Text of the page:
And what we, you know, gradually begun to understand, which, you know, I suppose I should kick myself for not figuring out earlier, but I don’t know that much about the real estate business, which is I alluded to this earlier, so, you know, by 2003, 2004, Donald Trump was not able to get bank credit for — and if you’re a real estate developer and you can’t get bank loans, you know, you’ve got a problem.

And all these guys, they used leverage like, you know, — so there’s alternative systems of financing, and sometimes it’s — well, there’s a variety of alternative systems of financing. But in any case, you need alternative financing.

One of the things that we now know about how the condo projects were financed is that you have to — you can get credit if you can show that you’ve sold a certain number of units.

So it turns out that, you know, one of the most important things to look at is — this is especially true of the early overseas developments, like Toronto and Panama — you can get credit if you can show that you sold a certain percentage of your units.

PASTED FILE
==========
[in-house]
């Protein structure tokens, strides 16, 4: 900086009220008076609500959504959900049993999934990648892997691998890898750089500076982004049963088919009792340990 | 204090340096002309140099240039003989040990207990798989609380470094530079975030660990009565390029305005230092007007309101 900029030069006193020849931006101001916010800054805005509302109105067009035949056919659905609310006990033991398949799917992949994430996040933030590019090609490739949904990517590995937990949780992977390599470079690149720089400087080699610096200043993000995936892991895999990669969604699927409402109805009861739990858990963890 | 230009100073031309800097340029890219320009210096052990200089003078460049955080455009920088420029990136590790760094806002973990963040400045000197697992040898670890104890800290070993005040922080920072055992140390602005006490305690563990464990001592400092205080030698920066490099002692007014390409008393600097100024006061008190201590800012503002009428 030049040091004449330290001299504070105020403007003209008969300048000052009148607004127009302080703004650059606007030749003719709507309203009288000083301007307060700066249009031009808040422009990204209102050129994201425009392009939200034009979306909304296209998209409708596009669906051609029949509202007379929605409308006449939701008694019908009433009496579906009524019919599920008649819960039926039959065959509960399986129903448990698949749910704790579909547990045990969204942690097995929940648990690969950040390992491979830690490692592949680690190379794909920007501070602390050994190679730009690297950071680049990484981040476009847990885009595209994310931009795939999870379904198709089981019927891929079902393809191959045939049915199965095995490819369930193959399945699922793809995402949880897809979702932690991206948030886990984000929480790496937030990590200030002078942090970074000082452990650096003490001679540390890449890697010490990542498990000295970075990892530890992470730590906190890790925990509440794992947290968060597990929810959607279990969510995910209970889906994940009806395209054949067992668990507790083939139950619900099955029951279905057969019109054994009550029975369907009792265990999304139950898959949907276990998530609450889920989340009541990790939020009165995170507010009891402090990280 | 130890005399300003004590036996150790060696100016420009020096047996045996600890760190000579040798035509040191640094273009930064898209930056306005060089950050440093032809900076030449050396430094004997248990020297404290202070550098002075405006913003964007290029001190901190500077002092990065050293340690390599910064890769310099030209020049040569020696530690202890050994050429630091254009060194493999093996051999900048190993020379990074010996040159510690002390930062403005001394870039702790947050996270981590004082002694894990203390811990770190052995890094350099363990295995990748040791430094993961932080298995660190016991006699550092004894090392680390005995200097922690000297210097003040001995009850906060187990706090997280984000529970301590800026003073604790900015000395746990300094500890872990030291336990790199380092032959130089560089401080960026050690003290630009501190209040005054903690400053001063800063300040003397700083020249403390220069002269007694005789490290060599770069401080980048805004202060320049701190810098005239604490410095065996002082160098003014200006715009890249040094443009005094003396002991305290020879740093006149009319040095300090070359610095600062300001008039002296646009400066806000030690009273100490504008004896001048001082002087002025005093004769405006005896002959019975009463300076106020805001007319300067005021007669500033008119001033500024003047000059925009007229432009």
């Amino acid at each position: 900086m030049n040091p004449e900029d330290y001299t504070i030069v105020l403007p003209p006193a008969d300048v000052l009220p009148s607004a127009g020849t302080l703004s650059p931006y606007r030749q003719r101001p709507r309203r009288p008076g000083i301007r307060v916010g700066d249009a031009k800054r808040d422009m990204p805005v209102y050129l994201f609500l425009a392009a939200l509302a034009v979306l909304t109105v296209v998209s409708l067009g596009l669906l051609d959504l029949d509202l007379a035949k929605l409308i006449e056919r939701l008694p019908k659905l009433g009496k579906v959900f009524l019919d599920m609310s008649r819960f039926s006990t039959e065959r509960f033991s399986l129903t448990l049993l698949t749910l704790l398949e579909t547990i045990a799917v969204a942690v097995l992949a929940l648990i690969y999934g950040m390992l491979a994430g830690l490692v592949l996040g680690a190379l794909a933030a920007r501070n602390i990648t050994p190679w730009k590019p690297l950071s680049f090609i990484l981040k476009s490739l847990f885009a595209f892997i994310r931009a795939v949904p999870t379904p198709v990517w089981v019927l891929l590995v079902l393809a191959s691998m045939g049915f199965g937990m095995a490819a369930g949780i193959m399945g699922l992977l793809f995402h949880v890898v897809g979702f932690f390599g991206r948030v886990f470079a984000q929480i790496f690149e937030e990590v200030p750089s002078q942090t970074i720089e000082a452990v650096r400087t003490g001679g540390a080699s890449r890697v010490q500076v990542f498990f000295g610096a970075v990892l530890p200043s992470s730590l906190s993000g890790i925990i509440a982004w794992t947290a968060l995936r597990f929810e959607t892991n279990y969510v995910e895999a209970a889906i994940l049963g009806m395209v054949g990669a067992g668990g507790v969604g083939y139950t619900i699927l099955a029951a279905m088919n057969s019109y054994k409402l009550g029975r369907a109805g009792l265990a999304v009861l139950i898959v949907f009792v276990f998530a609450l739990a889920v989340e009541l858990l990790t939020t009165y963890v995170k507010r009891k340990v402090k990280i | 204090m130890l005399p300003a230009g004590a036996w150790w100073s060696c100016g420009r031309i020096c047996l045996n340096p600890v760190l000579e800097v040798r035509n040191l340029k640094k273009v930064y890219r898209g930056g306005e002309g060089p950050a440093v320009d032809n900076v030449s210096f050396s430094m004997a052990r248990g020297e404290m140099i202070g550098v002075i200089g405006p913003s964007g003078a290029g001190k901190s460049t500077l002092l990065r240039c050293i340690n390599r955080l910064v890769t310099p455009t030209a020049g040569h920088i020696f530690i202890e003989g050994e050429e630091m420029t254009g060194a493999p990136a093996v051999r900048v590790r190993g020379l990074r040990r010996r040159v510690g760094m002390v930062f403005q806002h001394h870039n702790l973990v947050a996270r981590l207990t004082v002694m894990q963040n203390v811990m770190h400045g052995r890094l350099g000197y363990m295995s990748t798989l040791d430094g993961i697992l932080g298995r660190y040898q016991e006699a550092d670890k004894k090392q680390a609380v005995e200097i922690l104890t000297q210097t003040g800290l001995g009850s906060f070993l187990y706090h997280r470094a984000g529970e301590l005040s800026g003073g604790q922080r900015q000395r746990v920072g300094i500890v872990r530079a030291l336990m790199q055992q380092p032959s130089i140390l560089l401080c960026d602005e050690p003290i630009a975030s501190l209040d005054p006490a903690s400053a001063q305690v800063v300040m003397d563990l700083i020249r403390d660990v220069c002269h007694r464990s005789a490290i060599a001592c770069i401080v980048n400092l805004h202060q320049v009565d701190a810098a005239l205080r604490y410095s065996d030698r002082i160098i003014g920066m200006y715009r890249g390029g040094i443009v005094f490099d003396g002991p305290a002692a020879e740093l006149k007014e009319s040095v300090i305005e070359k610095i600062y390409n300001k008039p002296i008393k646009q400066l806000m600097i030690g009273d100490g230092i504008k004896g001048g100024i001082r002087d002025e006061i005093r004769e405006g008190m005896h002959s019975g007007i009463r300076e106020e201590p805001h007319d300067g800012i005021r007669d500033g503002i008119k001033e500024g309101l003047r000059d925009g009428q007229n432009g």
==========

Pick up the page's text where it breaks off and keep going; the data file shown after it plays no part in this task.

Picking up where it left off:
And so the real trick is to get people who say they’ve bought those units, and that’s where the Russians are to be found, is in some of those pre-sales, is what they’re called. And that’s how, for instance, in Panama they got the credit of — they got a — Bear Stearns to issue a bond by telling Bear Stearns that they’d sold a bunch of units to a bunch of Russian gangsters.

And, of course, they didn’t put that in the underwriting information, they just said, we’ve sold a bunch of units and here’s who bought them, and that’s how they got the credit. So that’s sort of an example of the alternative financing. … [bold mine, excerpt pages 95-96]

We already know Trump and Epstein were friendly — enough so to party together. Was there some relationship between Epstein’s financial management firm and Trump’s business which might have helped Trump obtain access to Bear Stearns even while Trump was having difficulty getting credit elsewhere?

~ 0 ~

This is an open thread. What little stray things popped up recently that aren’t worth a post by themselves?